IMSA has evolved into what is now the American Le Mans Series but I don't think they'll ever go back to the unlimited class that the GTP cars were at.

To this day, I've never seen, with my own eyes, the acceleration from an apex that was demonstrated by the Bud Light Jaguar GTP car coming out of the International Horsehoe at DIS in 1993... unbelievable.
 

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ALMS still has some great racing, but the Rolex Sports Car Series is where it's at now.
There is the new for this year Daytona Prototype class mixed in with the others.
DTP isn't quite what the old GTP cars were, but are as close as we've got. There are a few regulations, and no direct factory involvement, but very exciting cars.
I think they can exist in this series becuase of the other 'support' classes that run at the same time.
It's really neat watching all the classes at the same time in either ALMS or Rolex. Much better racing and much better drivers than exist in any circle track 'racing'.
CART has been systematically destroyed by rules and regulations. Some manufacturers were pissed at Penske racing a few years back when they were running their own chassis with Mercedes engines and winning races 1-2-3. Since then, the series has introduced many new rules each year. Look at it now. Sad, really.

I honestly think that an organization like the AMA could add or change one of the classes on the Superbike tour into an unlimited class and not lose any fan interest. It may actually bring more fan base in.
 

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and on that note, I recall watching that car and a couple of the other Jaguar teams test at Grattan. Can you say track record within 3 laps? They still run GTP in vintage, as the ex-GLRRA financier owns 3 (a couple of Nissans and one Detroit car that I can't remember the name of). They run at several of the big tracks all summer long.

Speaking of U/L classes, I made this observation while running 250 GP bikes for 5 seasons and attempted to bring it to the attention of CCS and WERA to no avail:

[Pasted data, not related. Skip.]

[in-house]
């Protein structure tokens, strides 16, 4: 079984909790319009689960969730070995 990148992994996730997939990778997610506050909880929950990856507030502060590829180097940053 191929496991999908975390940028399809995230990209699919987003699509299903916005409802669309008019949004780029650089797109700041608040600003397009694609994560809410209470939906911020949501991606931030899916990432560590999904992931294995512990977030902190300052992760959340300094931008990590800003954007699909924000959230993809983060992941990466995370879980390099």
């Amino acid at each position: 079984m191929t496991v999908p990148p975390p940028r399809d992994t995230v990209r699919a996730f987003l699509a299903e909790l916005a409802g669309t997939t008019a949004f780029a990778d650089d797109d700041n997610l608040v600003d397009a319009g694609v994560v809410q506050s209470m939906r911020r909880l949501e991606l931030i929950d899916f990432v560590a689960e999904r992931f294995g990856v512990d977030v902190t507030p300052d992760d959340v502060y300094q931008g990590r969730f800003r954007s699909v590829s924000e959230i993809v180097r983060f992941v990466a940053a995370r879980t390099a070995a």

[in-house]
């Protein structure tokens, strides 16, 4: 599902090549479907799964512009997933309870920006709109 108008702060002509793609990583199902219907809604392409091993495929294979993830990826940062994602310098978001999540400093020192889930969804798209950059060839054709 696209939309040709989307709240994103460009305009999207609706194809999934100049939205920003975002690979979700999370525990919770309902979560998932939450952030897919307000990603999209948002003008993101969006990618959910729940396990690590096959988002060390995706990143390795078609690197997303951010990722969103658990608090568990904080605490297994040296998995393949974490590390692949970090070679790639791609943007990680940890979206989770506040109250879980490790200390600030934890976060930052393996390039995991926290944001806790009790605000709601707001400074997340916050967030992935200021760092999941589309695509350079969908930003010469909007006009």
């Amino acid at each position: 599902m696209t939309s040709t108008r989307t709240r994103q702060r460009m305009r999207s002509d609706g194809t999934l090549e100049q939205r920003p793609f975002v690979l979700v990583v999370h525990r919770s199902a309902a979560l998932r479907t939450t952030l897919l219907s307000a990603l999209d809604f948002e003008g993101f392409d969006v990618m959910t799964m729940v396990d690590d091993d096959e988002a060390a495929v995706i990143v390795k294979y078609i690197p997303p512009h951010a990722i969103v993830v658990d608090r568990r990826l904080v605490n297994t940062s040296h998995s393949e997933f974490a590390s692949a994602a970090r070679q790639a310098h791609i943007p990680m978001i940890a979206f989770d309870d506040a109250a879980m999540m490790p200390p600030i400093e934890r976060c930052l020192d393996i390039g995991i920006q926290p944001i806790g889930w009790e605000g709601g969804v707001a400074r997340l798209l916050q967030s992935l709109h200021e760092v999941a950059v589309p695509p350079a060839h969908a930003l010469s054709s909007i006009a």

(From a letter to Roger Edmondson in 1996)

'After watching the various attempts by your racing organization to present a 'spec' series that was designed to even the playing field for sponsored teams as well as privateers, I have seen your '883' class and '600 SS' class dominated by a handful of well financed teams. Today's featured event was won with a margin of victory of 35 seconds, while the gap between third and fourth place was over 1 minute. It is no secret that fourth place was the first privateer team and this is not competitive racing by any stretch of the imagination.

Had you attended todays race, you would have noted that the L/W GP ended with 11 bikes crossing the line within one and a half seconds of each other. All of these were 250 GP bikes with essentially 'unlimited modifications' allowed by the rules. I would estimate that the difference in RWHP between the winner and the last place finisher of this race to be on the order of 1% (or 7 to 8 HP). None of the experts were lapped at any time, there were no waving yellows (and obviously no red flag) and all of the bikes returned to the paddock wearing the same color as when they started the race.

The 600 SS race on the other hand featured 2 red flags, at least 4 crashes in the first lap of both restarts and 2 privateers no longer own recognizable race bikes due to encounters with the 'Pro teams'.

The 883 class featured 2 teamates lapping in first and second place at least 1 minute ahead of the third place competitor by the fourth lap. The fact that the winning team arrived at this regional event with two 45' tractor trailers, a 50' tour bus, 4 identical bikes, 4 full time mechanics and 2 crew chiefs certainly didn't surprise the local competitors.

I think CCS needs to re-evaluate their series and priorities if they plan to continue to promote a 'spec' series at regional events.'
[end of excerpt]

My contention has always been that since sheer dollars is the limiting factor, and the GP bikes can all make relatively good power without breaking the bank (while any serious HP advantage costs megabucks), the best formula for a 'spec' class is really an 'unlimited' class, especially at a regional or local level.
 

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Discussion Starter #19
BDA116 : Much better racing and much better drivers than exist in any circle track 'racing'.
Careful.  Some of the best drivers in the world are circle track guys.  Gordon definately could drive any series he wanted, and win, with the right team.  Mario Andretti also started on the ovals.

I also think tires are a limiting factor...especially on bikes.
 

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I respect your opinion, LTL, but have to disagree on the (Jeff?) Gordon bit. He proved that when he was 5 seconds off the pace in the overall most balanced F1 car out there.
Yes, Mario started here in ovals, but the vast majority of oval track racers would be no match on road courses for some of these 'no names' in the Rolex series.

Just stereotyping, not saying all are better in any one place.